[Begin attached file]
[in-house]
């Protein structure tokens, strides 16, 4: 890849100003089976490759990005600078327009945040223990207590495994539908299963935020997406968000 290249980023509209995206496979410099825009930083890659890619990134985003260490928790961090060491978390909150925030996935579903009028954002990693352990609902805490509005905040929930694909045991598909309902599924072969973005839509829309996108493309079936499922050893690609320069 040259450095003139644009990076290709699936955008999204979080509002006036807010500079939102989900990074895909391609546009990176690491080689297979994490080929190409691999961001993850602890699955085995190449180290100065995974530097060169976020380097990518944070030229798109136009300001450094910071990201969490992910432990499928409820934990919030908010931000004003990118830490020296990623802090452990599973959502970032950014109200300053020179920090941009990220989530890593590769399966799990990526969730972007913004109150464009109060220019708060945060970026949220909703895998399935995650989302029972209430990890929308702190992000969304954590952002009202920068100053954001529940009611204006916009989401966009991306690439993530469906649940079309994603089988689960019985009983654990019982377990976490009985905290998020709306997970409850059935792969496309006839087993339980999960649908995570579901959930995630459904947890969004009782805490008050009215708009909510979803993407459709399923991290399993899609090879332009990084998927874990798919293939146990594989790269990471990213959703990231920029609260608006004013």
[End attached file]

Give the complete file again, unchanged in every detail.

[in-house]
């Protein structure tokens, strides 16, 4: 890849100003089976490759990005600078327009945040223990207590495994539908299963935020997406968000 290249980023509209995206496979410099825009930083890659890619990134985003260490928790961090060491978390909150925030996935579903009028954002990693352990609902805490509005905040929930694909045991598909309902599924072969973005839509829309996108493309079936499922050893690609320069 040259450095003139644009990076290709699936955008999204979080509002006036807010500079939102989900990074895909391609546009990176690491080689297979994490080929190409691999961001993850602890699955085995190449180290100065995974530097060169976020380097990518944070030229798109136009300001450094910071990201969490992910432990499928409820934990919030908010931000004003990118830490020296990623802090452990599973959502970032950014109200300053020179920090941009990220989530890593590769399966799990990526969730972007913004109150464009109060220019708060945060970026949220909703895998399935995650989302029972209430990890929308702190992000969304954590952002009202920068100053954001529940009611204006916009989401966009991306690439993530469906649940079309994603089988689960019985009983654990019982377990976490009985905290998020709306997970409850059935792969496309006839087993339980999960649908995570579901959930995630459904947890969004009782805490008050009215708009909510979803993407459709399923991290399993899609090879332009990084998927874990798919293939146990594989790269990471990213959703990231920029609260608006004013």